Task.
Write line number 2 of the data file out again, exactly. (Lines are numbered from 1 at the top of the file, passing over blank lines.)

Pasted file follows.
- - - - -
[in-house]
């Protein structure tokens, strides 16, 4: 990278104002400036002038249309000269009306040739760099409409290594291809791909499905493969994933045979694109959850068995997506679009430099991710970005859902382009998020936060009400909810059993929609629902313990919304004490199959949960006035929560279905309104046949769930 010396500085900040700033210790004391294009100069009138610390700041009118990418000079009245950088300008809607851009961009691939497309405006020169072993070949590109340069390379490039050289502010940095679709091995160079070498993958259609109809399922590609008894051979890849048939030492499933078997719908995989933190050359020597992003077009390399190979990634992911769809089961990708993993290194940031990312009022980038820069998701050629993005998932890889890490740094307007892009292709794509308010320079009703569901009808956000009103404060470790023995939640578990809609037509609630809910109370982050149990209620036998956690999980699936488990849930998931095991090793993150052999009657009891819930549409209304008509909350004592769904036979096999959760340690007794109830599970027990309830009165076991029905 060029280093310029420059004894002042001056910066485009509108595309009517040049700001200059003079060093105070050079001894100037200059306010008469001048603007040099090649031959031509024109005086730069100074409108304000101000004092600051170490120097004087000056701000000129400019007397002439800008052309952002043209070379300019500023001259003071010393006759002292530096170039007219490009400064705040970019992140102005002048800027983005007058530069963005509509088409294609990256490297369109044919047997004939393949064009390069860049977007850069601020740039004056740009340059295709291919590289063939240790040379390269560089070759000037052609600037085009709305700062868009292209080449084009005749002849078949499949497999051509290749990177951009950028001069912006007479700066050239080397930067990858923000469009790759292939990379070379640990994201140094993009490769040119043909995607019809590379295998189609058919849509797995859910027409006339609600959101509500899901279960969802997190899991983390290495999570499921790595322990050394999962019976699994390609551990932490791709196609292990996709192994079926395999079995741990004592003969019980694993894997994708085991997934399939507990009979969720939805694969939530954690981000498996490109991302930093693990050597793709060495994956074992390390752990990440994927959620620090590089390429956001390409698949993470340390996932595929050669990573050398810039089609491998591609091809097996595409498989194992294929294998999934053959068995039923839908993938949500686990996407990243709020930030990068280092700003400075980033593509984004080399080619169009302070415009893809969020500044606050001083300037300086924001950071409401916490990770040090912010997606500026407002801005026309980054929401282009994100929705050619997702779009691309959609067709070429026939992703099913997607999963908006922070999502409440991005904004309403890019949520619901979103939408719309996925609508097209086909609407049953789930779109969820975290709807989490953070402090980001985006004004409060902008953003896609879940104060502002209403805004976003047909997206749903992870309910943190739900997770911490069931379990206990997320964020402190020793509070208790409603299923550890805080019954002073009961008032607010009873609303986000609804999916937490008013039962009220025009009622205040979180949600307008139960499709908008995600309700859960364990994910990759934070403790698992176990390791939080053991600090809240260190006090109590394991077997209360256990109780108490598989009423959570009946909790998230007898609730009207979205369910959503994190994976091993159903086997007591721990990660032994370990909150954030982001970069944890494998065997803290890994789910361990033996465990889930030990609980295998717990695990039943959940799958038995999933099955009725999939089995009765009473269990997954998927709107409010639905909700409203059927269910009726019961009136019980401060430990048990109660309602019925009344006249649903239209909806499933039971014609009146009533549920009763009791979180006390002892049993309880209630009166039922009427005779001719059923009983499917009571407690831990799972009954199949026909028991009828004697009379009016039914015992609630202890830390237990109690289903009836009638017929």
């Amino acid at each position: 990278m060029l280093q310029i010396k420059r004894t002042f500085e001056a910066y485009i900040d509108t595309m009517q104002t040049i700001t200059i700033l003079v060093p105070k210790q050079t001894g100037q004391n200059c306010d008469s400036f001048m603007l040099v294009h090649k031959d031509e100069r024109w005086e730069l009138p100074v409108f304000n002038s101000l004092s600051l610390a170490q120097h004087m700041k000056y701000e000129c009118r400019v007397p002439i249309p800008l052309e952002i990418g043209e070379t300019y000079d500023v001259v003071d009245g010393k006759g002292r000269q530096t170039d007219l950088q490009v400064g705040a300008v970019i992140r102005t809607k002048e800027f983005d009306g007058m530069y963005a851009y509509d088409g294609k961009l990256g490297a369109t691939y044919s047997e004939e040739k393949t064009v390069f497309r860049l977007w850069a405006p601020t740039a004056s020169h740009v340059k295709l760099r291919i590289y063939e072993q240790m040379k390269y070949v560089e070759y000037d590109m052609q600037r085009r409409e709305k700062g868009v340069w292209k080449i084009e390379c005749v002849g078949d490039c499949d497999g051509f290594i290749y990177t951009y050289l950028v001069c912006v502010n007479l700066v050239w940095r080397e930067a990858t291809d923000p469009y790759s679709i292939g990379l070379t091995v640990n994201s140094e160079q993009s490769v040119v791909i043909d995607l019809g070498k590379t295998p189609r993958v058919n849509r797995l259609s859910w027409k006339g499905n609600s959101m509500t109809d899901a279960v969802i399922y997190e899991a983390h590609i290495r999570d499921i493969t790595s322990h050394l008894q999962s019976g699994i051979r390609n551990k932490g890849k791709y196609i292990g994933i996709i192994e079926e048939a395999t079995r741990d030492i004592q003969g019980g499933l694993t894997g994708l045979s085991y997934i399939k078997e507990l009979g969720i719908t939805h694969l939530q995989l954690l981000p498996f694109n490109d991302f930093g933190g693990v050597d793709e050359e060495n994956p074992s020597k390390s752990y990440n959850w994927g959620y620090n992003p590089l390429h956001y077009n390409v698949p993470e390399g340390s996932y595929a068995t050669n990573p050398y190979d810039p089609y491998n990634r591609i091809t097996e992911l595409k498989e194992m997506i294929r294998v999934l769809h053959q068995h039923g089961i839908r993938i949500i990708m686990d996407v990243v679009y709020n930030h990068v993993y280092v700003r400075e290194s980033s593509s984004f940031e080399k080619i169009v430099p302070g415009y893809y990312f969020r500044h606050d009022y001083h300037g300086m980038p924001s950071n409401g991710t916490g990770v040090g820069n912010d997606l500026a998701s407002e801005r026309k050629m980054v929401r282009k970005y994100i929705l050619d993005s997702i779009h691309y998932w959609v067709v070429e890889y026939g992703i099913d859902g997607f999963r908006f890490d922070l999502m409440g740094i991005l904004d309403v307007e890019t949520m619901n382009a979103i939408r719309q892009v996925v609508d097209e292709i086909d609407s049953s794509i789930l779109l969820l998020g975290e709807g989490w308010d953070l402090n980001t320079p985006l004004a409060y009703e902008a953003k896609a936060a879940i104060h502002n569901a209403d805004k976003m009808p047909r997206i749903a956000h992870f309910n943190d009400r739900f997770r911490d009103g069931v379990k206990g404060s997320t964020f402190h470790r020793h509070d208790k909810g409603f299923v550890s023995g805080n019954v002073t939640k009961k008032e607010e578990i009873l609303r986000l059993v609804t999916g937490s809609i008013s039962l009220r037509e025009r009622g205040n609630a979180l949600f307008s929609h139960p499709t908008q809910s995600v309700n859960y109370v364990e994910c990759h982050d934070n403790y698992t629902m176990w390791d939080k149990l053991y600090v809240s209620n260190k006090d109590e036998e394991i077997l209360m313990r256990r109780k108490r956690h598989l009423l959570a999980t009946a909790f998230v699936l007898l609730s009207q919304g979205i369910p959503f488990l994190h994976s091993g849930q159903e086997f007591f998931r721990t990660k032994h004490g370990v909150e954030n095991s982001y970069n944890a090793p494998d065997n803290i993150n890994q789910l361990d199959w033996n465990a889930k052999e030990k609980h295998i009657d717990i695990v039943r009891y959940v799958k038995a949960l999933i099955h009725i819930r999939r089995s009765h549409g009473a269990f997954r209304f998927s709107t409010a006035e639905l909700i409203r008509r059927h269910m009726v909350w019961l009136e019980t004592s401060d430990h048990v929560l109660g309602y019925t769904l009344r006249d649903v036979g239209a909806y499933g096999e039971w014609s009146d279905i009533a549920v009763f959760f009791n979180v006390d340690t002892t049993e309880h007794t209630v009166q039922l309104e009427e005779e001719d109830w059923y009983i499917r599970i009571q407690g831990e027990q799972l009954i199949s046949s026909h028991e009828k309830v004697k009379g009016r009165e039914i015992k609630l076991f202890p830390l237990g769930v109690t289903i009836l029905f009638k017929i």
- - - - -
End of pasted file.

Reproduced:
């Protein structure tokens, strides 16, 4: 990278104002400036002038249309000269009306040739760099409409290594291809791909499905493969994933045979694109959850068995997506679009430099991710970005859902382009998020936060009400909810059993929609629902313990919304004490199959949960006035929560279905309104046949769930 010396500085900040700033210790004391294009100069009138610390700041009118990418000079009245950088300008809607851009961009691939497309405006020169072993070949590109340069390379490039050289502010940095679709091995160079070498993958259609109809399922590609008894051979890849048939030492499933078997719908995989933190050359020597992003077009390399190979990634992911769809089961990708993993290194940031990312009022980038820069998701050629993005998932890889890490740094307007892009292709794509308010320079009703569901009808956000009103404060470790023995939640578990809609037509609630809910109370982050149990209620036998956690999980699936488990849930998931095991090793993150052999009657009891819930549409209304008509909350004592769904036979096999959760340690007794109830599970027990309830009165076991029905 060029280093310029420059004894002042001056910066485009509108595309009517040049700001200059003079060093105070050079001894100037200059306010008469001048603007040099090649031959031509024109005086730069100074409108304000101000004092600051170490120097004087000056701000000129400019007397002439800008052309952002043209070379300019500023001259003071010393006759002292530096170039007219490009400064705040970019992140102005002048800027983005007058530069963005509509088409294609990256490297369109044919047997004939393949064009390069860049977007850069601020740039004056740009340059295709291919590289063939240790040379390269560089070759000037052609600037085009709305700062868009292209080449084009005749002849078949499949497999051509290749990177951009950028001069912006007479700066050239080397930067990858923000469009790759292939990379070379640990994201140094993009490769040119043909995607019809590379295998189609058919849509797995859910027409006339609600959101509500899901279960969802997190899991983390290495999570499921790595322990050394999962019976699994390609551990932490791709196609292990996709192994079926395999079995741990004592003969019980694993894997994708085991997934399939507990009979969720939805694969939530954690981000498996490109991302930093693990050597793709060495994956074992390390752990990440994927959620620090590089390429956001390409698949993470340390996932595929050669990573050398810039089609491998591609091809097996595409498989194992294929294998999934053959068995039923839908993938949500686990996407990243709020930030990068280092700003400075980033593509984004080399080619169009302070415009893809969020500044606050001083300037300086924001950071409401916490990770040090912010997606500026407002801005026309980054929401282009994100929705050619997702779009691309959609067709070429026939992703099913997607999963908006922070999502409440991005904004309403890019949520619901979103939408719309996925609508097209086909609407049953789930779109969820975290709807989490953070402090980001985006004004409060902008953003896609879940104060502002209403805004976003047909997206749903992870309910943190739900997770911490069931379990206990997320964020402190020793509070208790409603299923550890805080019954002073009961008032607010009873609303986000609804999916937490008013039962009220025009009622205040979180949600307008139960499709908008995600309700859960364990994910990759934070403790698992176990390791939080053991600090809240260190006090109590394991077997209360256990109780108490598989009423959570009946909790998230007898609730009207979205369910959503994190994976091993159903086997007591721990990660032994370990909150954030982001970069944890494998065997803290890994789910361990033996465990889930030990609980295998717990695990039943959940799958038995999933099955009725999939089995009765009473269990997954998927709107409010639905909700409203059927269910009726019961009136019980401060430990048990109660309602019925009344006249649903239209909806499933039971014609009146009533549920009763009791979180006390002892049993309880209630009166039922009427005779001719059923009983499917009571407690831990799972009954199949026909028991009828004697009379009016039914015992609630202890830390237990109690289903009836009638017929």